Venezuela’s Controversial Petro Cryptocurrency Is Now Officially on Sale

John Vibes
  • After many delays, the Venezuelan government's controversial fiat cryptocurrency, the Petro, is finally on sale.
  • However, the currency may struggle to find market share among so many trusted and decentralized alternatives.

After many delays, the struggling Venezuelan government has finally begun selling its fiat cryptocurrency, the Petro. Last month, Venezuelan officials issued a statement announcing that the currency was listed on some of the world's largest exchanges, but the listing was nowhere to be found, and the government was silent about the project until the new round of announcements this week.

According to Venezuela’s vice president of the economy, Tareck El Aissami, the Petro can now be purchased directly from the Superintendency of Cryptoassets and Related Activities (Sunacrip). However, the launch is already off to a rocky start, as the official wallets have been removed from the Google app store, and are no longer available through the Petro website. So far, most of the support for the Petro has come from local politicians, some of whom were photographed purchasing Petro at Sunacrip’s headquarters.

After the purchases, the politicians were given certificates of ownership and answered questions for reporters.



Petro Backing

The government of Venezuela insists that the Petro will be backed by oil, which if true, could prevent the government from excessively printing money and devaluing the currency, a policy which has generated the current economic crisis in the country.

Petro’s recently released whitepaper specifies that the currency is backed by a portfolio of gold oil and diamond. It is important to note that the public has lost significant trust in the Venezuelan government and its central bank as a result of the hyperinflation crisis, and the sloppy roll-out of the Petro. Moreover, many Venezuelan citizens have already become comfortable using more trusted and decentralized cryptocurrencies such as bitcoin (BTC), bitcoin Cash (BCH), and dash (DASH).

Ironically enough, Ethereum developer Joey Zhou pointed out last month that the whitepaper for the Petro seems in fact to be a “blatant Dash clone.”

Venezuelan president Nicolas Maduro claims that all oil purchases in and out of the country will be paid in Petro, which could be where the most popular use case for this blockchain if it is rejected by the citizens. Venezuela is one of the world’s top exporters of oil, so if they were able to require foreign buyers to trade with them in Petro, it has the potential to turn the crypto into a valuable asset; For now however, it seems that this is a risk not many seem willing to take.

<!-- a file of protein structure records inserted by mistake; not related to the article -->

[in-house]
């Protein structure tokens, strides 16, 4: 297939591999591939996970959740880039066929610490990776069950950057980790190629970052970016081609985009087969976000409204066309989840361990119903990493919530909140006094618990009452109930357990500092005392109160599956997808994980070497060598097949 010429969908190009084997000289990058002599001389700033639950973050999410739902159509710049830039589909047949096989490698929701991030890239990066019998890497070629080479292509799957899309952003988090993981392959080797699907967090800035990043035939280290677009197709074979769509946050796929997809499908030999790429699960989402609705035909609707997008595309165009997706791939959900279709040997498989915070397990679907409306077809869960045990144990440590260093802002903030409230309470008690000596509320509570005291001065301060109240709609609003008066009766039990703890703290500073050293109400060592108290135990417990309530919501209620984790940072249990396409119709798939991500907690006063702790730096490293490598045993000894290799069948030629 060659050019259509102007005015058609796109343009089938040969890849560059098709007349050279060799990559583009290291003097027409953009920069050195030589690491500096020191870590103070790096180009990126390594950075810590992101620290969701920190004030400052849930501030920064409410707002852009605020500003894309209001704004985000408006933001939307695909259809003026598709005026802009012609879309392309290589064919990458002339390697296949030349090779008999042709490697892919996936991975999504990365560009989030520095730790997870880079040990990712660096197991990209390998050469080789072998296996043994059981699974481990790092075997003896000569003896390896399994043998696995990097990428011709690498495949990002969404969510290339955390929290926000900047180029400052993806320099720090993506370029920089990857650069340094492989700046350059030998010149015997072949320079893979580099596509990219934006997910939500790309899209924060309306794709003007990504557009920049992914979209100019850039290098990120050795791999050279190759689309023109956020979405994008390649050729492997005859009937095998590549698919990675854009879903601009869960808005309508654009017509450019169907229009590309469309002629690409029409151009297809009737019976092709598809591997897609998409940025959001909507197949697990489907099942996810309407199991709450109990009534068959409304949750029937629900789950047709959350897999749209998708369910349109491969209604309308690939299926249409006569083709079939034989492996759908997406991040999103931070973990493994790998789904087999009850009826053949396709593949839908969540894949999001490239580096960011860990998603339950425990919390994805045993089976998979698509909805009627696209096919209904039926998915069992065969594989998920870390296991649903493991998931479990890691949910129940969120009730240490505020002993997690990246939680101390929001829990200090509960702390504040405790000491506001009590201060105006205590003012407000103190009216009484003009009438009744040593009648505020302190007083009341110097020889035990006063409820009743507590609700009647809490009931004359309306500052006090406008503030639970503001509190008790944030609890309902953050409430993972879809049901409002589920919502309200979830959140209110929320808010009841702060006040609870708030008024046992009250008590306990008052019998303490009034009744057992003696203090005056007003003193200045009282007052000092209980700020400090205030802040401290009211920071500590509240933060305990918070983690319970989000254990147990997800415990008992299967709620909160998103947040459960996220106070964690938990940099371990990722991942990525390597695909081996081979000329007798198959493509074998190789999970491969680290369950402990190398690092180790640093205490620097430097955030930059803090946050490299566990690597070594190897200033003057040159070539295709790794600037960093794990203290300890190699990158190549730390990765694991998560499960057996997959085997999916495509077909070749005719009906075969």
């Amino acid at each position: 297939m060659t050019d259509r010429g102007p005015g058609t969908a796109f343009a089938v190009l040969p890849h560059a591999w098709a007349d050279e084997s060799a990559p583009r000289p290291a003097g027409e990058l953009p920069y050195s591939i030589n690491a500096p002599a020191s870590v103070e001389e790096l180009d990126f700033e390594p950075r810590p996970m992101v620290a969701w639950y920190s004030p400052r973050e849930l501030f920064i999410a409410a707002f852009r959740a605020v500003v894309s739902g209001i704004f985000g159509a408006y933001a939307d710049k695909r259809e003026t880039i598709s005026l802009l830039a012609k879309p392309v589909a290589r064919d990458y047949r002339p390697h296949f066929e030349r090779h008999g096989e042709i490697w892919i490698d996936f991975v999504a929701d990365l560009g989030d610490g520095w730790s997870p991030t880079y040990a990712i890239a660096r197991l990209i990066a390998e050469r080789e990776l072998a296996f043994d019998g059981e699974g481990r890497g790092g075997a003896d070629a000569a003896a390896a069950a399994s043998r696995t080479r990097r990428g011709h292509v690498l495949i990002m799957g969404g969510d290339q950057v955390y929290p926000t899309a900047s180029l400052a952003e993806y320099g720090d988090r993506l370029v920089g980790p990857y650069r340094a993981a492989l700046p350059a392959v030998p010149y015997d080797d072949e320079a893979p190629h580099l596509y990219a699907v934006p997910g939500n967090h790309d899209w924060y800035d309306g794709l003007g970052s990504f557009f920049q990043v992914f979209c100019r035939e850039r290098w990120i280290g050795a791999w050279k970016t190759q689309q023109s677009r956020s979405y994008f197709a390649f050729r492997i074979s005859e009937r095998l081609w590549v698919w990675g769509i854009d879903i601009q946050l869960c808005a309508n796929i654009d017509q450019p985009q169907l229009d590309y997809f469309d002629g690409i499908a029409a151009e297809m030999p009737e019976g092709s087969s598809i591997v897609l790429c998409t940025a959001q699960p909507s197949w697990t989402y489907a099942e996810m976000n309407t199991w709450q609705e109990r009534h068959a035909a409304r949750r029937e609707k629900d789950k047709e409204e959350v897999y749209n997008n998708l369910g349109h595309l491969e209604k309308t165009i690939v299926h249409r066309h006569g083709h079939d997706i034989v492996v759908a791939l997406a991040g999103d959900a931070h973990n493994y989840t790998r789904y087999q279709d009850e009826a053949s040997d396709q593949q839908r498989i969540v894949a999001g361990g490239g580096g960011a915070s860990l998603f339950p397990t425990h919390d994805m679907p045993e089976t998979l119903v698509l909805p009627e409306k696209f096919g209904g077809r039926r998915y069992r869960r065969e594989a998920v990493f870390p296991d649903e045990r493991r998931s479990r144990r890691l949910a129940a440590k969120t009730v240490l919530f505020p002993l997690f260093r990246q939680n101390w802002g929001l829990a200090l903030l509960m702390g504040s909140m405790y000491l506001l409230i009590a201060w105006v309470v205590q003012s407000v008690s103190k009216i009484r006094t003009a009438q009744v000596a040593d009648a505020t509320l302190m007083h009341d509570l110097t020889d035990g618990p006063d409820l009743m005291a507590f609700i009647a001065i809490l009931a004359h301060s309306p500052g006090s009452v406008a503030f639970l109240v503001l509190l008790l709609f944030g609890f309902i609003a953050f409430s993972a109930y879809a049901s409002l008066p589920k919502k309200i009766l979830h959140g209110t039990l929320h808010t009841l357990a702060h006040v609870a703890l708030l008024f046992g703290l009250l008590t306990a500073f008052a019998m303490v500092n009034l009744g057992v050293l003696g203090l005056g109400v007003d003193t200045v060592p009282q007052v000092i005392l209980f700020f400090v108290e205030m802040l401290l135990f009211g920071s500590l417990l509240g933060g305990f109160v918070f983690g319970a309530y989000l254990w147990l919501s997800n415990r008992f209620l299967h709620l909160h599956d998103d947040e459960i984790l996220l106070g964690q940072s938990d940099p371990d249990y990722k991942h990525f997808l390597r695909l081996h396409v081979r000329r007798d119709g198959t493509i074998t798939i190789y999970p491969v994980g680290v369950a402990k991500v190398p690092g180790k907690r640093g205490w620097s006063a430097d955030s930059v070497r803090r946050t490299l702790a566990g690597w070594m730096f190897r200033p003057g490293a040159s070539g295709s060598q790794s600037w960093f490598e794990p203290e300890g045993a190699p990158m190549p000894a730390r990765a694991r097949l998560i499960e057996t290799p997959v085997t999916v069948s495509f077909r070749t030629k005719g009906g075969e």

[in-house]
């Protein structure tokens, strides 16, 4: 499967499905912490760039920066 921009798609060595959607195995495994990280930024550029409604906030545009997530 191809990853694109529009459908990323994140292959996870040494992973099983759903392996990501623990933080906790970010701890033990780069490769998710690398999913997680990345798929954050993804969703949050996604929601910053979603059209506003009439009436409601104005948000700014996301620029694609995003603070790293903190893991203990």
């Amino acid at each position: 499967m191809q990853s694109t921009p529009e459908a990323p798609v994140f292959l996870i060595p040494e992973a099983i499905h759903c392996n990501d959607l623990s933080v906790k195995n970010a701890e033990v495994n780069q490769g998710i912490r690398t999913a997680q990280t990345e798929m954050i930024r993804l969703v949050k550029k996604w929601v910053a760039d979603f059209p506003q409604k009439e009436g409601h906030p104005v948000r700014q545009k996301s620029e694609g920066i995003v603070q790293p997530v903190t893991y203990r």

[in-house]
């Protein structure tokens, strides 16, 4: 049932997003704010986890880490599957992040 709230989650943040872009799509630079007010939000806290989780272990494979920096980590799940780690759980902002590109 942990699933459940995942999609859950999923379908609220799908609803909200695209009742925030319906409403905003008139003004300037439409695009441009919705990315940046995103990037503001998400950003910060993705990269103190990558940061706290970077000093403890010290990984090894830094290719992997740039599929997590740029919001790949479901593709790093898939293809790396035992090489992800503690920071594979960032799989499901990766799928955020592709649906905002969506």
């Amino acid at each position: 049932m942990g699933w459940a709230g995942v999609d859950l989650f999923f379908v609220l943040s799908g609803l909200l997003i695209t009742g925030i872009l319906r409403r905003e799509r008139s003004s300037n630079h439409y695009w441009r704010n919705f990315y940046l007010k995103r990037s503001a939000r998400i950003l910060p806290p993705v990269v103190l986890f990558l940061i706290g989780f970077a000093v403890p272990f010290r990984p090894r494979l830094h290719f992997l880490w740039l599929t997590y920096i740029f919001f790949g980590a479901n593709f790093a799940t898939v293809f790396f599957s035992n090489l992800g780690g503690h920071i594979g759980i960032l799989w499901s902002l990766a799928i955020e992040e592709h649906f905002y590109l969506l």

U.S. Treasury Committed to Monitoring Facebook's Cryptocurrency Libra

The U.S. Department of the Treasury is set to monitor Facebook’s proposed cryptocurrency Libra to weed out potential risks for the global economy.

According to an announcement published by Emanuel Cleaver, II, a congressman for Missouri’s fifth district, the Department of the Treasury confirmed there are various “unanswered questions” when it comes to Libra, and Congress is set to continue to examine them and “closely monitor this market to address any regulatory gaps that it identifies.

The Libra initiative is led by Facebook, but the currency itself is set to be governed by the Libra Association, an organization whose founding members include Uber, Spotify, Lyft, and Coinbase. This, after financial services giants like Visa, Mastercard, and PayPal left it.

The cryptocurrency is set to be backed by a basket of fiat currencies, comprised of the U.S. dollar and short-term U.S. Treasury bonds (50%), the Japanese yen (14%), the euro (18%), the British pound (11%) and the Singapore dollar (7%).

Cleaver’s announcement came after he received a letter from Treasury after writing to the Financial Stability Oversight Council (FSOC), and the Office of Financial Research (OFR) back in August, calling on the regulators to examine both Libra and Calibra, a Facebook subsidiary that’s a founding member of the Association.

In the letter, the Treasury wrote:

It is unclear whether U.S. and foreign regulators will have the ability to monitor the Libra market and require corrective action, if necessary. This concern must be addressed if the Libra is to launch.”

While Cleaver applauded Facebook’s efforts to work with regulators regarding Libra, with Zuckerberg going as far as saying the social media giant will drop pout of the project if it isn’t approved by regulators, he said it’s “absolutely critical” the project is properly examined to ensure it “does not pose a systemic risk to the global economy.”

According to a report by the BBC, members of the Libra Association haven’t yet contributed funds to the project, after enduring an exodus in support over the past month that saw some of its founders – including PayPal, Visa, Mastercard, and eBay – abandon the project.

Testifying before the House of Representatives Financial Services Committee, Zuckerberg recently said he isn’t sure the cryptocurrency project is going to work.

Featured image via Pixabay.